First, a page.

An unfortunate side effect of the coronavirus pandemic has been an uptick of scams looking to exploit the fear and uncertainty many of us are feeling. Those most vulnerable are seniors, who are often the target of scammers, especially now as they are most vulnerable to the virus itself. As charitable organizations, it is important to keep your donor base informed about these dangers.
Types of Scams
A variety of tactics are being used to bait unsuspecting victims to give money or disclose private information. Scams under the ruse of offering COVID-19 cures and treatments, distributing relief payments, selling or delivering in-demand goods like cleaning products and medical supplies and raising money for coronavirus related causes are increasing.
These attempts might take the form of a robocall, email or text. Communications often urge immediate action to receive critical information or to send money by clicking on a link or providing personal information. To combat these attempts, it is best to ignore and to not engage with unfamiliar contacts.
Your donors and even your colleagues could also be susceptible to phishing attempts, or texts and emails that appear to be from recognized contacts or organizations that are designed to install malware on your device. Avoid clicking on links or downloading attachments from unverified sources.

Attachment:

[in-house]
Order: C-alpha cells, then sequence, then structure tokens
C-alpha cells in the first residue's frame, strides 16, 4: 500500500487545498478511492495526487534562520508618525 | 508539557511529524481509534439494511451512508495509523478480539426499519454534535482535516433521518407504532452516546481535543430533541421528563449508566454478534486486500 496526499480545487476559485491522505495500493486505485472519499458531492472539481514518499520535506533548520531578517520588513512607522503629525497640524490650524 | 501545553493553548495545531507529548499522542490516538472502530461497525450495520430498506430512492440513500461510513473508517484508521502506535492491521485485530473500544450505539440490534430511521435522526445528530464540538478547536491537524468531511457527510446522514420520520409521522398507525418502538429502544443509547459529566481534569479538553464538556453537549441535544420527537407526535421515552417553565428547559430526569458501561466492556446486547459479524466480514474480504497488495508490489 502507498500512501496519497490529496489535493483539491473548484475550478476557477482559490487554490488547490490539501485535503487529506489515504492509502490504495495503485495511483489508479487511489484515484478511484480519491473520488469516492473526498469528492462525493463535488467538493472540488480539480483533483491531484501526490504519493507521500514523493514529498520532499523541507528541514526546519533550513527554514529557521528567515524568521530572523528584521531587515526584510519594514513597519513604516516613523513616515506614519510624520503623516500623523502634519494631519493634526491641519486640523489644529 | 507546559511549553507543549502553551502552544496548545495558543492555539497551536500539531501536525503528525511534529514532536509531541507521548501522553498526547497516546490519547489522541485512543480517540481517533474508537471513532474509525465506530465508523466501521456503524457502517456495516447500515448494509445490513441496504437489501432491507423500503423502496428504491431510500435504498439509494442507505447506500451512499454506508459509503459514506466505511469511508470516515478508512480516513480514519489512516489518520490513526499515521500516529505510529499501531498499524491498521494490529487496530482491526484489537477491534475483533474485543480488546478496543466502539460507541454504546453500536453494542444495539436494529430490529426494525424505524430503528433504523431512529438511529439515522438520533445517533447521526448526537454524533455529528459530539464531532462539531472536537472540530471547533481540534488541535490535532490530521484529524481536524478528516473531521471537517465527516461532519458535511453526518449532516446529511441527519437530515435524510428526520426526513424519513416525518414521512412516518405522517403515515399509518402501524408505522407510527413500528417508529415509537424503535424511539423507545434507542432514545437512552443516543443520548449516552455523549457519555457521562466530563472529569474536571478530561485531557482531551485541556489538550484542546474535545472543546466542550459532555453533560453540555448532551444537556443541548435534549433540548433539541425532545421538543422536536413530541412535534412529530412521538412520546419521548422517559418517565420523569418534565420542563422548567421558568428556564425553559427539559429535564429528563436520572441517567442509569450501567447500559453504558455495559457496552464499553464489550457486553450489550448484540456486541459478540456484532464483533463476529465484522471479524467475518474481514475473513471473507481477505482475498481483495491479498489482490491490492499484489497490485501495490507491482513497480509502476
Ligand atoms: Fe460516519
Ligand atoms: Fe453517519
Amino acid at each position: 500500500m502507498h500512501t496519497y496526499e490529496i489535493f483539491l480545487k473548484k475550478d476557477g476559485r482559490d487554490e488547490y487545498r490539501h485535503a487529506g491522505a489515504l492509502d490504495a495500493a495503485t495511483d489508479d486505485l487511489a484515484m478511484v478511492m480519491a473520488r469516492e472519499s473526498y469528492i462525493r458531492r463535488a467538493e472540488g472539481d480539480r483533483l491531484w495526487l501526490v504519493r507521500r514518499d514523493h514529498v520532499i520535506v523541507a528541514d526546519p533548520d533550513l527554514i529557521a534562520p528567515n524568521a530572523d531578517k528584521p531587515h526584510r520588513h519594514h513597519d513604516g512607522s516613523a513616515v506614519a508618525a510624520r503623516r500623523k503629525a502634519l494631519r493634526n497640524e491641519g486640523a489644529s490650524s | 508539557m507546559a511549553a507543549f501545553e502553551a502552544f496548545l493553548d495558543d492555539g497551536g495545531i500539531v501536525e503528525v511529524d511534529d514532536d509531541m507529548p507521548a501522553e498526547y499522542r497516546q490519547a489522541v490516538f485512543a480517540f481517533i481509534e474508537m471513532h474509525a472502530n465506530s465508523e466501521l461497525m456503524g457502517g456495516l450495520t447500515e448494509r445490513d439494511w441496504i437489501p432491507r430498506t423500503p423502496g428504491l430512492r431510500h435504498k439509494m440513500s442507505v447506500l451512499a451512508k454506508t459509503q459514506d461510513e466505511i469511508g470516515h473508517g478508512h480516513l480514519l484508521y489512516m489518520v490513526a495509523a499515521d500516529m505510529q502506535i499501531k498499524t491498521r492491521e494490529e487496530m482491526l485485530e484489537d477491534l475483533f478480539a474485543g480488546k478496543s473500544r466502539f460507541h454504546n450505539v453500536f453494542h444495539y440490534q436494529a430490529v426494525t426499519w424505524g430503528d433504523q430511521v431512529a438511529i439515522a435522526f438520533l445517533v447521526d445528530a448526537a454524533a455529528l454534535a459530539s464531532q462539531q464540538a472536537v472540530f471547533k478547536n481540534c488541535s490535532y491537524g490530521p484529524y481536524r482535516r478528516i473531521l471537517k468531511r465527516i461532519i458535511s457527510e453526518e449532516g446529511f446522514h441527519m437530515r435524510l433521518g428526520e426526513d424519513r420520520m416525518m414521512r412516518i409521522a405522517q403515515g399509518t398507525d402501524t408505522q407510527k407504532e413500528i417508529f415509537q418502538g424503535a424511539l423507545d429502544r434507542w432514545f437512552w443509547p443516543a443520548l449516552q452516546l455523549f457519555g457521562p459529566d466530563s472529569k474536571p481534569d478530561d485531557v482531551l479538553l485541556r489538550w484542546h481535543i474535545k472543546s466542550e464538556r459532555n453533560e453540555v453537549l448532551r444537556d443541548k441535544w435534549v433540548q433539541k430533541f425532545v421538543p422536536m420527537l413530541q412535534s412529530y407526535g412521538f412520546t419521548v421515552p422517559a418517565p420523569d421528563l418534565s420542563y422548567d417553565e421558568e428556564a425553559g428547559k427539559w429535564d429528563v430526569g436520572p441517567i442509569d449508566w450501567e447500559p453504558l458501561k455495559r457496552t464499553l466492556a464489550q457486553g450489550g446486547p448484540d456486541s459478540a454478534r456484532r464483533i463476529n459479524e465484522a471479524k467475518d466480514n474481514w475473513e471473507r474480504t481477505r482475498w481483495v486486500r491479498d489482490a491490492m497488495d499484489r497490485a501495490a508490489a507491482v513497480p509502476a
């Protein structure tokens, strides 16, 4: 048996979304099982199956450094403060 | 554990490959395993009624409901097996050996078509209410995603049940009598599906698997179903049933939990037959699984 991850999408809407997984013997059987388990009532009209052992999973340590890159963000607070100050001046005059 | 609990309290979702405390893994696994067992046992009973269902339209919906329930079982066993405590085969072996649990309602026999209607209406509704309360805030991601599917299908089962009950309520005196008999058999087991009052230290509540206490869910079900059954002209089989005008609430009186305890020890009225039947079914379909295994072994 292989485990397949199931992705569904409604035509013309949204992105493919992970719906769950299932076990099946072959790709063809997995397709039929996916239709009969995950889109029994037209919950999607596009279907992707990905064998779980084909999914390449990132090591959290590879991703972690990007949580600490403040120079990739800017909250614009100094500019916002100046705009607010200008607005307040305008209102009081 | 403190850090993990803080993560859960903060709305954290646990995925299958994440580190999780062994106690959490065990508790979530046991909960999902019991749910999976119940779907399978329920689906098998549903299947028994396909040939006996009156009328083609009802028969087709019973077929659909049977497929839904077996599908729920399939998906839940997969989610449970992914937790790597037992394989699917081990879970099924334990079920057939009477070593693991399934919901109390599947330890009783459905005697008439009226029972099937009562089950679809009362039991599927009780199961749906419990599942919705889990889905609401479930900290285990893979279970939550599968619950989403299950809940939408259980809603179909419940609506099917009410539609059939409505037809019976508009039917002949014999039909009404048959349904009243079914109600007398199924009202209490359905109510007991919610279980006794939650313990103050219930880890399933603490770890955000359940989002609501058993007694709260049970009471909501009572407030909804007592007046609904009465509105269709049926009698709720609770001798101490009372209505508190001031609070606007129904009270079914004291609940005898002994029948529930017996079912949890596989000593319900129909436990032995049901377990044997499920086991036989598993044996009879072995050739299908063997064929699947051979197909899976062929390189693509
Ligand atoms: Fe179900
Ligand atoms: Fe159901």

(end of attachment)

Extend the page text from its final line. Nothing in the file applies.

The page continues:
What Can You Do?
Your donors, particularly your planned giving donors, are the most vulnerable. There are a few steps your organization can take to help safeguard your donors from malicious attempts to take advantage of their vulnerability.
1. Warn your donors about potential scams. Informing your donors of scamming tactics may help them recognize they have been targeted.
2. Maintain or increase communication with donors. Keeping in touch with your donors can not only strengthen your relationship, it can also help prevent your donors from falling prey to scams. Frequent communication allows your donors to recognize what legitimate communications look like.
3. Remind donors of your policies for collecting gifts and personal information. Inform your donors of your organization’s policies and procedures for collecting donations and valuable information online, by phone and by mail. Also, remind your donors of contact information for you and your staff, so they can recognize false names, emails and addresses.
There will likely be a rise in scam attempts within the next few weeks as Americans begin receiving their economic impact payments. You can report coronavirus related scam attempts directly to the federal government here. The best way to protect your donors is to stay in touch.
Click here for more information on coronavirus scam attempts from the FTC.
By Ainsley Willis, Sharpe Group Editor
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